No Choice

Sep 8 2010

For some time, I have tried to maintain the blog on a weekly basis, but due to the significance of today’s meeting with Amos I thought it would be appropriate to update everybody on what was discussed.

Hayley had spoken with Amos briefly last week and many items were raised that we should be aware of, but today’s meeting was planned, we had chance to think of questions for him and to totally understand what surgery means for Camille and how we should approach it.


The leading question is always how far we risk going with surgery with the severe risk of disabling Camille the further the neurosurgeons go in. We discussed many lines of possibility starting with leaving 20% of tumour and following on with standard radiotherapy through to taking the whole thing out and irradiating the area afterwards using proton therapy. All of these questions lead to one central question for us as parents; is the most important outcome from Camille’s treatment her long term survival. The answer to that question is and always was 100% “yes”. So what price do we have to pay to get there?


If the surgeons did leave some tumour behind, we could go on to standard radiotherapy in the UK, with proton therapy then not being an option. The radiotherapy may well clear the remaining tumour but it would leave two problems: firstly, the area being irradiated would be quite large and in a child of Camille’s age, it would leave the area of healthy brain it touches as mush, disabling Camille in many possible ways. The second most significant issue is that it leaves a high rate of reoccurrence, which is then harder to treat. The survival rate over three years for this outcome is approximately 50%; Camille would only have half a chance making the age of six. You can’t imagine tossing a coin to see whether your child would make the age of six, it’s an outcome and a chance that we cannot live with.


There is no middle ground; we either get it all out through surgery or we don’t. If Camille was fully resected and given proton therapy then her chance of survival over three years increases to 85% with a good chance of long term survival. This is the only option that we have for Camille, we are not focusing on her being here in a year’s time; we want her here in twenty years time. So, that leaves us with the difficult reality of how this is going to be achieved. This means that the surgeons are going to have to go into areas of the brain that are riddled with millimetre sized nerves with the high risk of them being cut or damaged resulting in disabilities from paralysis, inability to breath for herself and being unable to swallow or speak. We need to face these realities now, as not going into these areas and taking out all of the tumour, will leave us with little or no hope having Camille with us for more than a couple of years.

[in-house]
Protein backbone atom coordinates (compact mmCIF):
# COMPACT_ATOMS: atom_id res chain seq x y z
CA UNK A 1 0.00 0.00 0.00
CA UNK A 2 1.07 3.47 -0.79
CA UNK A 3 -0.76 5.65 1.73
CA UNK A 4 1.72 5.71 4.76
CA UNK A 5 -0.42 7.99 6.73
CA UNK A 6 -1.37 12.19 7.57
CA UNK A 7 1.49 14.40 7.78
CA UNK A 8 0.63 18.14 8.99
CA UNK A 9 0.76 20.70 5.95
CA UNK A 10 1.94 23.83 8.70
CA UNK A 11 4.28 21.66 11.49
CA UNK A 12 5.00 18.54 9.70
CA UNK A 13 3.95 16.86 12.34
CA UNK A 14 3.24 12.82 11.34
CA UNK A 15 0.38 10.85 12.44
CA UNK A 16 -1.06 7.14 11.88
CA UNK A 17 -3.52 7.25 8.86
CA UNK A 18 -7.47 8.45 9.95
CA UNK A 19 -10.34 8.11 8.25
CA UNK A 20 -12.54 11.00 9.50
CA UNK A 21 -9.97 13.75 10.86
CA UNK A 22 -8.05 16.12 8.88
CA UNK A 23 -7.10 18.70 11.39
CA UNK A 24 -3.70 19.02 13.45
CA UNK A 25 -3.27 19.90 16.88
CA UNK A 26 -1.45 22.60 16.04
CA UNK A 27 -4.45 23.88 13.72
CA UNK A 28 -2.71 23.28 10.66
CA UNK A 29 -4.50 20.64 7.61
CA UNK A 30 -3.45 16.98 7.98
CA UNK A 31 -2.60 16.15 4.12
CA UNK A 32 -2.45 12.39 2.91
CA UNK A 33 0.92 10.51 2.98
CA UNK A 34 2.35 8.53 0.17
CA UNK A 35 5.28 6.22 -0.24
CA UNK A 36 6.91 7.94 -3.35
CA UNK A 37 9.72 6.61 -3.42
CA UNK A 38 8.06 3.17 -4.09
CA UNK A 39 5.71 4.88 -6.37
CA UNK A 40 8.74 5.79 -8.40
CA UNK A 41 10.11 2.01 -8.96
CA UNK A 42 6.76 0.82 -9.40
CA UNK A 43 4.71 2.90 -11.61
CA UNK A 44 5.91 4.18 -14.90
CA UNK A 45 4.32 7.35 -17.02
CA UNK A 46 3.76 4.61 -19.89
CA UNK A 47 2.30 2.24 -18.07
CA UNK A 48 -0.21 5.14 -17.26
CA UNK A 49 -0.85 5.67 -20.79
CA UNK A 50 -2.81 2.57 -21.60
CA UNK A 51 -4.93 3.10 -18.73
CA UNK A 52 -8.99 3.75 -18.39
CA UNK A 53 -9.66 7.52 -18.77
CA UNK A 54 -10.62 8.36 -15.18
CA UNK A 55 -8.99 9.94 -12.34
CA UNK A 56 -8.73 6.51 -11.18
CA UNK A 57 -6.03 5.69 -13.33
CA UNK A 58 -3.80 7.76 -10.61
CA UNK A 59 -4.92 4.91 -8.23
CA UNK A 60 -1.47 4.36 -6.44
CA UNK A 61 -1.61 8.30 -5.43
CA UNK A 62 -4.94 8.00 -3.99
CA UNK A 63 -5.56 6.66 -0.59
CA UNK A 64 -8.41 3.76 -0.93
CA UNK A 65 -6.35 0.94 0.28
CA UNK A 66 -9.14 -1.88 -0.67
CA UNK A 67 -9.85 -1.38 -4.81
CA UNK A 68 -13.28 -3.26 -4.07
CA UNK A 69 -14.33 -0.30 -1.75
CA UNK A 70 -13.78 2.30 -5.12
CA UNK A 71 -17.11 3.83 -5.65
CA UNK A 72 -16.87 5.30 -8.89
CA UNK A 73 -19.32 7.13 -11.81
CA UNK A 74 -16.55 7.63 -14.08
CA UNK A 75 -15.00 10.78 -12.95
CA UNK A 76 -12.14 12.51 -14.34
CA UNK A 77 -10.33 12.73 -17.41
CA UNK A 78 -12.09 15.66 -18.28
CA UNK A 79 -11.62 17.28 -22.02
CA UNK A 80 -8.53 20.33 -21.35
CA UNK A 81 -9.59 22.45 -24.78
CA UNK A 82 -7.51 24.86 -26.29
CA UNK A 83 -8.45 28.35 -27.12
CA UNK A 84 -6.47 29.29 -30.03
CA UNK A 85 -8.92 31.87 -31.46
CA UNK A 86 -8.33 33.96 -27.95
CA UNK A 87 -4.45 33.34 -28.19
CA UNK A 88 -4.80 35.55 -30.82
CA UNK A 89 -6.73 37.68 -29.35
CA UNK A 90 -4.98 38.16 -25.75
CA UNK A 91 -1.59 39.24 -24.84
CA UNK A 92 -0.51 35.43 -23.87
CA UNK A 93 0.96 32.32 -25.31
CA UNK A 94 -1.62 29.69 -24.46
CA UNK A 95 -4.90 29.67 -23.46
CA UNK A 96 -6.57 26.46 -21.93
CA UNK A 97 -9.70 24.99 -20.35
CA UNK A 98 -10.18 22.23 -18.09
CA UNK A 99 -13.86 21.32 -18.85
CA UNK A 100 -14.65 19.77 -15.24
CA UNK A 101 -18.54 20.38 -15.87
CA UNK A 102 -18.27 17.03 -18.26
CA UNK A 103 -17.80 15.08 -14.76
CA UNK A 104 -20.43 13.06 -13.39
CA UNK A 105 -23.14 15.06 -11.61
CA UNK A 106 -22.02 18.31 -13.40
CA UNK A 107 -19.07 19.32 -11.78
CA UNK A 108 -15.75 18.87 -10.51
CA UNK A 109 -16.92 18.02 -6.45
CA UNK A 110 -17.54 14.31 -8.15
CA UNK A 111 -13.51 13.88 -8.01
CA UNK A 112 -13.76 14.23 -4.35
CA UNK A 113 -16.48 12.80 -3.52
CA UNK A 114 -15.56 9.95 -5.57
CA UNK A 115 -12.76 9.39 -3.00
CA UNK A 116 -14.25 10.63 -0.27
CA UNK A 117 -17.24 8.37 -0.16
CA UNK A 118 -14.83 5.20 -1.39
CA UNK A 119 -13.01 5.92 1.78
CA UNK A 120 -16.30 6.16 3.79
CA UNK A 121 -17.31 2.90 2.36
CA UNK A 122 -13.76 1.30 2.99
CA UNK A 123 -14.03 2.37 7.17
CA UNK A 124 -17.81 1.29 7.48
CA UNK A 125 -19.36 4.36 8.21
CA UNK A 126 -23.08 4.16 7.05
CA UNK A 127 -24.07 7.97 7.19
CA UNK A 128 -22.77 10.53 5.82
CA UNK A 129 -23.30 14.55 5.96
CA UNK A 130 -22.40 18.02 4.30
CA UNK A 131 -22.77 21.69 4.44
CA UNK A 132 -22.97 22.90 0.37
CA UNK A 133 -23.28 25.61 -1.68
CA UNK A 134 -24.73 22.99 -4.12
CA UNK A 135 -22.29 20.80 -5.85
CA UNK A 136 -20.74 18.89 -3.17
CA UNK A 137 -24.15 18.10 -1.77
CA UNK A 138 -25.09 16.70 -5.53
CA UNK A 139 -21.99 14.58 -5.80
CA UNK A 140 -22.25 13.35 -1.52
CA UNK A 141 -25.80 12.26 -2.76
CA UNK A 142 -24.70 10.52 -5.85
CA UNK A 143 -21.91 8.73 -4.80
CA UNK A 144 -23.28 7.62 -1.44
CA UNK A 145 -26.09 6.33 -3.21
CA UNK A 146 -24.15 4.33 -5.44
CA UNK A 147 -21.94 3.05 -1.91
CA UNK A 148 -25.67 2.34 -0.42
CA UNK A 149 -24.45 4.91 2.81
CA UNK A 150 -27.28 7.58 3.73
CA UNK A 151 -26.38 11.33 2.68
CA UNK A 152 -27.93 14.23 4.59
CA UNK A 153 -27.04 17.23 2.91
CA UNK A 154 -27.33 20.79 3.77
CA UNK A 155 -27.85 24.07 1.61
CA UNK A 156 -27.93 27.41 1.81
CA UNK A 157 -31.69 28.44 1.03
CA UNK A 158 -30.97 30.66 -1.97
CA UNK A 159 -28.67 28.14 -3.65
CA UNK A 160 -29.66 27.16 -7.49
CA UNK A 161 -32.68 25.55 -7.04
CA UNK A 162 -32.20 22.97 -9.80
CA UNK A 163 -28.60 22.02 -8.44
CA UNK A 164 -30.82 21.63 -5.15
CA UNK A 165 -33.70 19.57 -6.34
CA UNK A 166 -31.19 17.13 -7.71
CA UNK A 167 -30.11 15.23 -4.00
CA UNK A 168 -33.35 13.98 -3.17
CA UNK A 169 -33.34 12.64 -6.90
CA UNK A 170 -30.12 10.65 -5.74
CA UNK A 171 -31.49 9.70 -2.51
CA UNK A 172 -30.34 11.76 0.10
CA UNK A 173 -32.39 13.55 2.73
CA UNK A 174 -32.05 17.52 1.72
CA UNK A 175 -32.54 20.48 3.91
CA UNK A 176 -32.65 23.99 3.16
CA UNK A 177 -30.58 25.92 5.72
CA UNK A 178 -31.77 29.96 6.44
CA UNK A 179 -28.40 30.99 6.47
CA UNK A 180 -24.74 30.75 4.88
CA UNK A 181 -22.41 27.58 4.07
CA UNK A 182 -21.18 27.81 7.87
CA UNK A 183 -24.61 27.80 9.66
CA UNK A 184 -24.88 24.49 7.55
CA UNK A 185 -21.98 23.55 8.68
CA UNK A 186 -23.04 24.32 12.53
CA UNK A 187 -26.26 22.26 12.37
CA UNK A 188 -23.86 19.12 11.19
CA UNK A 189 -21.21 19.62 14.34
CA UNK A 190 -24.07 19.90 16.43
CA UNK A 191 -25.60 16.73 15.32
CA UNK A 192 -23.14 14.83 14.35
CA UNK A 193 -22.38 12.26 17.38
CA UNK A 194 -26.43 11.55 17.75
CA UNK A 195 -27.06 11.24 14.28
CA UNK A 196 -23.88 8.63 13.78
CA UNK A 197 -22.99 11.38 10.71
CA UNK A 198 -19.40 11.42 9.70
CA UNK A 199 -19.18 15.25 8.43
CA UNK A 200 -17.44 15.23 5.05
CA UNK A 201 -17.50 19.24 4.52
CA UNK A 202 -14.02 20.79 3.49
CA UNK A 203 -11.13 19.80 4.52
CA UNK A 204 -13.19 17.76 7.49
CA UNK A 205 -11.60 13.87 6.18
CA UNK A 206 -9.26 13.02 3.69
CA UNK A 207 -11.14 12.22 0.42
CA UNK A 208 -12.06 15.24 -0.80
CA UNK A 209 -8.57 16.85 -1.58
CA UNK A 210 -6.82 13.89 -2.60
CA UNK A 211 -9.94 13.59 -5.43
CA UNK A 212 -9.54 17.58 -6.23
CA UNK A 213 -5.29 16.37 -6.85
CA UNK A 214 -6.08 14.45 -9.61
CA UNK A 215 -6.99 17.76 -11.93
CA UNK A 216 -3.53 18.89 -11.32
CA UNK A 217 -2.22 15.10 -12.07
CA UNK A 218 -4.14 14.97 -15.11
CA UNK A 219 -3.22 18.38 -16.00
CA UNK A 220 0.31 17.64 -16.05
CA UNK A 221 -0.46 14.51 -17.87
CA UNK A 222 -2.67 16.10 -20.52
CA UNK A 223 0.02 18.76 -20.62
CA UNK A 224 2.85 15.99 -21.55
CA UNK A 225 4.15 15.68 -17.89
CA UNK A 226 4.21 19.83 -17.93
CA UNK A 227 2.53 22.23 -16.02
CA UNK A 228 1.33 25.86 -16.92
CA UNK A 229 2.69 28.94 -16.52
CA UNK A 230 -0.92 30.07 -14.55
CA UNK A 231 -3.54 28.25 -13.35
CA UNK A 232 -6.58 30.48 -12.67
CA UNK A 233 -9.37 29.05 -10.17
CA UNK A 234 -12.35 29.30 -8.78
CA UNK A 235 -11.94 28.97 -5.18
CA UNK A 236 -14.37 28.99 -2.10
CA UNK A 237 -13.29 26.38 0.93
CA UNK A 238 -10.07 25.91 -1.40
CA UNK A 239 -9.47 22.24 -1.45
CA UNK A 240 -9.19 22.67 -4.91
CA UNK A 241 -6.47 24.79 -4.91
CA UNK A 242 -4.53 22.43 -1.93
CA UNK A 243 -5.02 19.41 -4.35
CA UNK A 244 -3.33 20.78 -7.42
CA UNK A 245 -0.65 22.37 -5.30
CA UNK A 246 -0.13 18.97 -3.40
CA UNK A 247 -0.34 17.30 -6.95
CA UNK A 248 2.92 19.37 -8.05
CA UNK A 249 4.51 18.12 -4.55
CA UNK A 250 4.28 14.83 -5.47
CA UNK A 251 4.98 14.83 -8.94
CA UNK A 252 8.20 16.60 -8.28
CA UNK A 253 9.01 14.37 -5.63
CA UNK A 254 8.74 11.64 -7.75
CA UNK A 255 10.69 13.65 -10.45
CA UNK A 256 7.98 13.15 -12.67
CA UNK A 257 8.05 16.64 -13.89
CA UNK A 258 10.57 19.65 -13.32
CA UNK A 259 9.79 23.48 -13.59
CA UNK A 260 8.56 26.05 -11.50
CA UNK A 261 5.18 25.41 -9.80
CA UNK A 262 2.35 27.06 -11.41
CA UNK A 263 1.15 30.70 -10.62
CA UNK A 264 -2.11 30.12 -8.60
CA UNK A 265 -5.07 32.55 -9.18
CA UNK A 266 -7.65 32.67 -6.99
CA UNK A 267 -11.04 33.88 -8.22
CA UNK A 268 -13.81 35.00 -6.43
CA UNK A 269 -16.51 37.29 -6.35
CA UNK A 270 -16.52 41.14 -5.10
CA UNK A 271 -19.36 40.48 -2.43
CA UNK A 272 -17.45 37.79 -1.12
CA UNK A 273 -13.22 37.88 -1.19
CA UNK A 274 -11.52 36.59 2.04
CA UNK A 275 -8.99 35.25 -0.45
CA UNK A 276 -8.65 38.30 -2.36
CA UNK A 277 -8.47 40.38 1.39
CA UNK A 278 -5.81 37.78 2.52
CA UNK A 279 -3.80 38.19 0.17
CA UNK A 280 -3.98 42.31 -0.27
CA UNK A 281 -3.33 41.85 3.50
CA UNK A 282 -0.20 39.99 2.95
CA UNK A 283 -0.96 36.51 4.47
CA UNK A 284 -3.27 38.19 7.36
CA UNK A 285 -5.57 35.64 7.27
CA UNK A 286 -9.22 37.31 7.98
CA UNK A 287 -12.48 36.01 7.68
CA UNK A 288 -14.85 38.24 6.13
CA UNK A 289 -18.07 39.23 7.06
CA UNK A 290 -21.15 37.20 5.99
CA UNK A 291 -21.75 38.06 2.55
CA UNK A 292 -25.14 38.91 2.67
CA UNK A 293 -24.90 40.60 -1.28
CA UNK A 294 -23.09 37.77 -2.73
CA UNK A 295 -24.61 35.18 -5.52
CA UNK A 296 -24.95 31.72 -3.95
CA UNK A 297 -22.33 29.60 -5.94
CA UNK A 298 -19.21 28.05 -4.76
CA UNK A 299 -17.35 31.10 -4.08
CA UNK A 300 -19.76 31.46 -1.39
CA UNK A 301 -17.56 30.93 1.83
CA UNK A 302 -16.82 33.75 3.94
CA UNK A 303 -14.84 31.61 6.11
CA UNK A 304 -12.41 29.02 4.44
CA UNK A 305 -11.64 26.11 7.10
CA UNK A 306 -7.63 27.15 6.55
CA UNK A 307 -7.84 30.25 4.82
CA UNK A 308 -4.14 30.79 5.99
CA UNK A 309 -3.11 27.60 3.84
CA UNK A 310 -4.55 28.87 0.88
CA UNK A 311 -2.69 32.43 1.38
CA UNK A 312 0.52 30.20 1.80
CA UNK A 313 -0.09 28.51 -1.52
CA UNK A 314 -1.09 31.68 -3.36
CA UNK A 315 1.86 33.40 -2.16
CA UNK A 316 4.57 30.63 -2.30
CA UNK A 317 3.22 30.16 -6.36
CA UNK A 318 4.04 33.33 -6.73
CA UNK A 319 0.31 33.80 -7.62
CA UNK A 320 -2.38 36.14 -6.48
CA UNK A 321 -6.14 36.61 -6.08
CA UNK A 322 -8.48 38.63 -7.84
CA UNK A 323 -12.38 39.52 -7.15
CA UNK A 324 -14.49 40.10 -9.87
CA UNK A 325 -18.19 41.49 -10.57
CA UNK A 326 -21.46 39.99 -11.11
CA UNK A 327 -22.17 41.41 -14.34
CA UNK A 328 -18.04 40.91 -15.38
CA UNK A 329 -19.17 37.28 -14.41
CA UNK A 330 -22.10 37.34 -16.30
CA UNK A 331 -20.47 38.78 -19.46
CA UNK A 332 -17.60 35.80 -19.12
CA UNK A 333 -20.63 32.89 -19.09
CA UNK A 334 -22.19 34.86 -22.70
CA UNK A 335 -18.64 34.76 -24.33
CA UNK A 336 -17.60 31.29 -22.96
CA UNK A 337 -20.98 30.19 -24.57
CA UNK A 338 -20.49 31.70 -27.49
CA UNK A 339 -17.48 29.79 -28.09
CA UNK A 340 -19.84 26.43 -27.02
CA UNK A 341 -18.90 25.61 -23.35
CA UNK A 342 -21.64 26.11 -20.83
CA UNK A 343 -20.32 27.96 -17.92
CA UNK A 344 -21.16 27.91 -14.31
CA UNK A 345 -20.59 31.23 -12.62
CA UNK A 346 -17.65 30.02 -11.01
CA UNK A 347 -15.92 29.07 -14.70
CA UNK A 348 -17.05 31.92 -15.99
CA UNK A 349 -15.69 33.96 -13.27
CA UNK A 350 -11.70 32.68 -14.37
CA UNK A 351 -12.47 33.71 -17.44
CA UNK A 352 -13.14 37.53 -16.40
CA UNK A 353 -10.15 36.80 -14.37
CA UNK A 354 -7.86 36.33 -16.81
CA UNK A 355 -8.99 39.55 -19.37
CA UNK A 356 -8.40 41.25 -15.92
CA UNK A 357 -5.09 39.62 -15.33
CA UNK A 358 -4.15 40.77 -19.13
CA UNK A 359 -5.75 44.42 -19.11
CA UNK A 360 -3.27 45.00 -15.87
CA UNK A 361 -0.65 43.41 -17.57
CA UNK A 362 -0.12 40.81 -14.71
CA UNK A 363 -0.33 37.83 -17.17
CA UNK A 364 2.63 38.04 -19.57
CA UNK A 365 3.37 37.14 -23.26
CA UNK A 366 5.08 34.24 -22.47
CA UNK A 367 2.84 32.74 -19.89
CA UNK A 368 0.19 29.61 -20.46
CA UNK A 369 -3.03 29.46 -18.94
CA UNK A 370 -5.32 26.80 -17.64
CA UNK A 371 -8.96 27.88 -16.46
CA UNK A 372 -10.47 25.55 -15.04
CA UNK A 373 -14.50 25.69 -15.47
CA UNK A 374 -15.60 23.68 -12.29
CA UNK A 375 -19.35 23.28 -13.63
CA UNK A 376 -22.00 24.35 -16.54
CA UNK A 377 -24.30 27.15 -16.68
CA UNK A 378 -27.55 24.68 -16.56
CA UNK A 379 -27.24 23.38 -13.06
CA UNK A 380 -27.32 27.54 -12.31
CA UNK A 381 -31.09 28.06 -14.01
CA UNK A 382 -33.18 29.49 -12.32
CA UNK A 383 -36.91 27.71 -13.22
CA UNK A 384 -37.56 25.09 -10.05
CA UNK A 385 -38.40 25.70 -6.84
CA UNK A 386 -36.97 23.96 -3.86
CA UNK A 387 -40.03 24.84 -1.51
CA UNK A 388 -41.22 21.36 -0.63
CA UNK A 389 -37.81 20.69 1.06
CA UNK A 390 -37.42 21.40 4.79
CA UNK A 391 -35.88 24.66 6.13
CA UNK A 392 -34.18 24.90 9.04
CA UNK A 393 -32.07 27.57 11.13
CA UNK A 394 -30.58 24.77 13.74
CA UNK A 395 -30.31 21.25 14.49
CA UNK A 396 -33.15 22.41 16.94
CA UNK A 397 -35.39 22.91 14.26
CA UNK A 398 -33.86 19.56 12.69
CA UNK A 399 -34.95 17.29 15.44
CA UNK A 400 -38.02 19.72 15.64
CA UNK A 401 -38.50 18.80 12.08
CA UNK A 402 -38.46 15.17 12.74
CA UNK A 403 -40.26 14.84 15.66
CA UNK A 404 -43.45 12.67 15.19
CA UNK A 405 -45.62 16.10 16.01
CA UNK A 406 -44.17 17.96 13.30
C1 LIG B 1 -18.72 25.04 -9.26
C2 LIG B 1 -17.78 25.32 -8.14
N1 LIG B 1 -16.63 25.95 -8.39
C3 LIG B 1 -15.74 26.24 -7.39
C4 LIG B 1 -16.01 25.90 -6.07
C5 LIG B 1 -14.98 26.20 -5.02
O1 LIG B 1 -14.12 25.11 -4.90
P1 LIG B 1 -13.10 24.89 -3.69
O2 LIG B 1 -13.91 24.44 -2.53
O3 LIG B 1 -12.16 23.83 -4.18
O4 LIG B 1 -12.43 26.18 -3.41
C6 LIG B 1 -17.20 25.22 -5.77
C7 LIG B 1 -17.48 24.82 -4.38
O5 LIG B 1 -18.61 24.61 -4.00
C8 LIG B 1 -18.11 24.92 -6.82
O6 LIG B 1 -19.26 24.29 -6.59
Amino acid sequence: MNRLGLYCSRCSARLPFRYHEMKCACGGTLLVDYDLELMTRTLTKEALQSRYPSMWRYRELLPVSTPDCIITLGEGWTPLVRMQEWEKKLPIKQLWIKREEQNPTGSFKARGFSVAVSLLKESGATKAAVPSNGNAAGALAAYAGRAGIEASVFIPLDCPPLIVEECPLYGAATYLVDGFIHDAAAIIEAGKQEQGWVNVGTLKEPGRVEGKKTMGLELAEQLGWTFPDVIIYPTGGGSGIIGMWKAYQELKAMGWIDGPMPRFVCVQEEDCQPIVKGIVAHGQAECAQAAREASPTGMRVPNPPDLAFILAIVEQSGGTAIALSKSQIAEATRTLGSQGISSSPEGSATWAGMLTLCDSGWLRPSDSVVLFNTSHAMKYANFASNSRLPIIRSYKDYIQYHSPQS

It’s impossible for people to understand; the majority of people we have spoken to cannot perceive how serious this is. Most believe that the surgeons are just giving us the worst case scenario, but this is already the worst case scenario and we now know that Camille will not wake up the same girl that goes into surgery. We can dream of her coming out of the operation with some areas of weakness down one side or similar, but we have to face the reality that this would be the best case scenario.


In three weeks we are going to send our daughter into surgery, having authorised the operation, knowing that this will be the last time we see Camille in her current state. Since having had this conversation with Amos, I’ve felt really weak and I just want to collapse and stay lying on the floor, but I can’t. I feel drained of all energy, I feel sick. I look at Camille and want to cry forever. Whilst driving home from the hospital, Hayley and I were quiet in the car and my mind ran away to the moment we have to go with her for the pre-operation anaesthetic. How do you say goodbye to your daughter in a room with strangers “just doing their jobs”, surrounded by implements, machines and white walls. These thoughts broke me in half; these thoughts will haunt me to that day and beyond.


We picked Camille up from my parent’s house on the way home and she was so happy, so bright, and so lovely. I have no words to explain what I’m feeling. If I’m feeling this useless and weak, I can only imagine how painful this must be for Hayley. Over the last fifteen months, Hayley has put all of her energy, emotions and dedication into Camille and getting her better; I can’t help her get through this, I have nothing to say that will help her, I have nothing I can do to ease the pain.


When it comes to faith, I struggle to place my faith in a higher body; I have no faith in something that could leave my daughter with her only chance of survival costing her the freedom and basic abilities that we all take for granted. My faith is going on the surgeons who will be in the operating theatre on that day; Mr Mallucci and Mr Garnett will be our gods, they will be the power and the glory that we dream of celebrating, they will be the masters of our future. Wish them your very best; pray to them the careful delivery of our daughter, free from cancer and happy and able.